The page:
On Wednesday, NRDC released a study claiming that video game consoles are wasting $1 billion per year. There's a lot of interesting research in the study, including the differences in power consumption between different games and how the PS3 is incredibly inefficient as a Blu-ray player compared to standalone models.
The headline-grabbing "$1 billion wasted" claim, however, seems hyped in our opinion. Digging into the report, we found that the one of the assumptions used in deriving this figure is that 50% of gamers leave their consoles on all the time--24 hours a day, 365 days a year. That seemed unbelievable, so we dug a little deeper to see how the NRDC came up with this number. Here's what we found:
While we are unaware of any user data revealing the percentage of users who turn off their consoles after use, we have found anecdotally that many users leave their consoles on all the time. Some turn off their televisions at the end of a session [...], while others keep their consoles on in order not to lose progress in a game.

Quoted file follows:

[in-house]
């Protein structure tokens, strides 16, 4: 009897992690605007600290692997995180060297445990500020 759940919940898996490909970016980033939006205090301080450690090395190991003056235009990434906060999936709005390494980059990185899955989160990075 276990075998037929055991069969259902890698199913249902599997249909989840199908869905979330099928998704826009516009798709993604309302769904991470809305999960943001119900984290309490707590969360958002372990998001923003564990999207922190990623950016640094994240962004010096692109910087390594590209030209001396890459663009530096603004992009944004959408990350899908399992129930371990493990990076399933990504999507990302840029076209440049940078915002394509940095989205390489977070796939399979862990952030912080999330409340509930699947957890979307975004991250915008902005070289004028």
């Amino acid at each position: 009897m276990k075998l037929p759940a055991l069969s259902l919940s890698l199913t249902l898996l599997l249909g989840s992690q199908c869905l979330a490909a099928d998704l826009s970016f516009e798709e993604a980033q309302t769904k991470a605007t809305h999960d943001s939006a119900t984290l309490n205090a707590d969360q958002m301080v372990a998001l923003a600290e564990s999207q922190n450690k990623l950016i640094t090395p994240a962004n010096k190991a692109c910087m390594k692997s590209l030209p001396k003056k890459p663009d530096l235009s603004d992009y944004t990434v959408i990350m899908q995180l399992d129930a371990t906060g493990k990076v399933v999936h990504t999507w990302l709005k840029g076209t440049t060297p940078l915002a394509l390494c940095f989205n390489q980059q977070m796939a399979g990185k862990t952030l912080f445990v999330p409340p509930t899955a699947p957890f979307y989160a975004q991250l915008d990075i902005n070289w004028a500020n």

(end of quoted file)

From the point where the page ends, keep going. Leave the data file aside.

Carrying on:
I certainly used to leave my NES on to save my progress on Bubble Bobble, but with modern game consoles, saving is much easier, and I don't know anyone that leaves their console on to save their progress anymore. The study addresses the assumption again later on:
The lack of concrete information on usage cycles for video game consoles, and particularly consoles that can also function as DVD players, led us to develop usage scenarios in which 50 percent of users turn off their consoles when they are done playing a game or watching a movie, and 50 percent of users leave the device on continuously. Since we know the power use of the consoles by mode, we are able to estimate the annual energy use and operational costs to consumers for each of the major consoles on the market today.… Read more